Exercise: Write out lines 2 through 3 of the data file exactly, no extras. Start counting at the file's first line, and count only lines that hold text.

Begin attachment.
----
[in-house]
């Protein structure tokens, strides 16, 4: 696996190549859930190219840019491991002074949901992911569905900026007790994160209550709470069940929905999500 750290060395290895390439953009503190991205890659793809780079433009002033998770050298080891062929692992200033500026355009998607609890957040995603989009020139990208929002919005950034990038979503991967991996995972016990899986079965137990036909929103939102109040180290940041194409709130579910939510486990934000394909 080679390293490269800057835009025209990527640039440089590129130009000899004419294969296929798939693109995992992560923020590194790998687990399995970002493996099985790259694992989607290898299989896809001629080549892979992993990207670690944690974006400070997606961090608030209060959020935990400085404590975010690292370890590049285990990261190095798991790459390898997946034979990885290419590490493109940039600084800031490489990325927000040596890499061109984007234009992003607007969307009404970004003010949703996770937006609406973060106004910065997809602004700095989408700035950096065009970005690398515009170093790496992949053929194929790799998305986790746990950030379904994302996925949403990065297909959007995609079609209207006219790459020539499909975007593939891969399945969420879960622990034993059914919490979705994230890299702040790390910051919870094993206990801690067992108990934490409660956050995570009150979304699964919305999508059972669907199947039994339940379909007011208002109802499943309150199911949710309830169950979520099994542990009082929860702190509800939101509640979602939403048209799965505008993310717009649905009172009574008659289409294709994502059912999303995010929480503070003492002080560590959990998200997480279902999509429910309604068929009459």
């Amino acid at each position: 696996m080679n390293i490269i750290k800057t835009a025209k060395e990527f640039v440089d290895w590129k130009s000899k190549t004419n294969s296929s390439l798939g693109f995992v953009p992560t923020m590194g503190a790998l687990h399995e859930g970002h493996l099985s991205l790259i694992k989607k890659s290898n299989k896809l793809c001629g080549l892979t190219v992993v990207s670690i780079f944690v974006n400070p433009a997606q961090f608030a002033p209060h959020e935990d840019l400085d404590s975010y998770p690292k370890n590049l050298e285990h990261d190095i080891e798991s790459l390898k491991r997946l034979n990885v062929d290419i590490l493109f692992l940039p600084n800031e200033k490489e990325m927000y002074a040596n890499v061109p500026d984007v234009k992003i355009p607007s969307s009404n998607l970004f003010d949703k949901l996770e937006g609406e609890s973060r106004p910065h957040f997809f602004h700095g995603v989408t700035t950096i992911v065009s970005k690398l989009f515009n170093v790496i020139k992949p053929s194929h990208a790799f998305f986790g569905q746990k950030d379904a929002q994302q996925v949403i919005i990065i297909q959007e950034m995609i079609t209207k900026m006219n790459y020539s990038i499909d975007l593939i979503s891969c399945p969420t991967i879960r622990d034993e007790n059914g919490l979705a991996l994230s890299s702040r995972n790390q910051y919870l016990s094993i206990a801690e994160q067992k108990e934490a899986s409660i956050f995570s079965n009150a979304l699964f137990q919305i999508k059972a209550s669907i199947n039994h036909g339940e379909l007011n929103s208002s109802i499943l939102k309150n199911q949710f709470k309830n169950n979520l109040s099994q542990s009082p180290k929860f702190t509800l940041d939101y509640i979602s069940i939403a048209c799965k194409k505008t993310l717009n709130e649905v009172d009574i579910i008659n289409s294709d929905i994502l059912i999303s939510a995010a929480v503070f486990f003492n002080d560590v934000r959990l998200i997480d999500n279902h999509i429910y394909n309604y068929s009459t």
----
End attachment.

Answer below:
């Protein structure tokens, strides 16, 4: 696996190549859930190219840019491991002074949901992911569905900026007790994160209550709470069940929905999500 750290060395290895390439953009503190991205890659793809780079433009002033998770050298080891062929692992200033500026355009998607609890957040995603989009020139990208929002919005950034990038979503991967991996995972016990899986079965137990036909929103939102109040180290940041194409709130579910939510486990934000394909 080679390293490269800057835009025209990527640039440089590129130009000899004419294969296929798939693109995992992560923020590194790998687990399995970002493996099985790259694992989607290898299989896809001629080549892979992993990207670690944690974006400070997606961090608030209060959020935990400085404590975010690292370890590049285990990261190095798991790459390898997946034979990885290419590490493109940039600084800031490489990325927000040596890499061109984007234009992003607007969307009404970004003010949703996770937006609406973060106004910065997809602004700095989408700035950096065009970005690398515009170093790496992949053929194929790799998305986790746990950030379904994302996925949403990065297909959007995609079609209207006219790459020539499909975007593939891969399945969420879960622990034993059914919490979705994230890299702040790390910051919870094993206990801690067992108990934490409660956050995570009150979304699964919305999508059972669907199947039994339940379909007011208002109802499943309150199911949710309830169950979520099994542990009082929860702190509800939101509640979602939403048209799965505008993310717009649905009172009574008659289409294709994502059912999303995010929480503070003492002080560590959990998200997480279902999509429910309604068929009459």
């Amino acid at each position: 696996m080679n390293i490269i750290k800057t835009a025209k060395e990527f640039v440089d290895w590129k130009s000899k190549t004419n294969s296929s390439l798939g693109f995992v953009p992560t923020m590194g503190a790998l687990h399995e859930g970002h493996l099985s991205l790259i694992k989607k890659s290898n299989k896809l793809c001629g080549l892979t190219v992993v990207s670690i780079f944690v974006n400070p433009a997606q961090f608030a002033p209060h959020e935990d840019l400085d404590s975010y998770p690292k370890n590049l050298e285990h990261d190095i080891e798991s790459l390898k491991r997946l034979n990885v062929d290419i590490l493109f692992l940039p600084n800031e200033k490489e990325m927000y002074a040596n890499v061109p500026d984007v234009k992003i355009p607007s969307s009404n998607l970004f003010d949703k949901l996770e937006g609406e609890s973060r106004p910065h957040f997809f602004h700095g995603v989408t700035t950096i992911v065009s970005k690398l989009f515009n170093v790496i020139k992949p053929s194929h990208a790799f998305f986790g569905q746990k950030d379904a929002q994302q996925v949403i919005i990065i297909q959007e950034m995609i079609t209207k900026m006219n790459y020539s990038i499909d975007l593939i979503s891969c399945p969420t991967i879960r622990d034993e007790n059914g919490l979705a991996l994230s890299s702040r995972n790390q910051y919870l016990s094993i206990a801690e994160q067992k108990e934490a899986s409660i956050f995570s079965n009150a979304l699964f137990q919305i999508k059972a209550s669907i199947n039994h036909g339940e379909l007011n929103s208002s109802i499943l939102k309150n199911q949710f709470k309830n169950n979520l109040s099994q542990s009082p180290k929860f702190t509800l940041d939101y509640i979602s069940i939403a048209c799965k194409k505008t993310l717009n709130e649905v009172d009574i579910i008659n289409s294709d929905i994502l059912i999303s939510a995010a929480v503070f486990f003492n002080d560590v934000r959990l998200i997480d999500n279902h999509i429910y394909n309604y068929s009459t």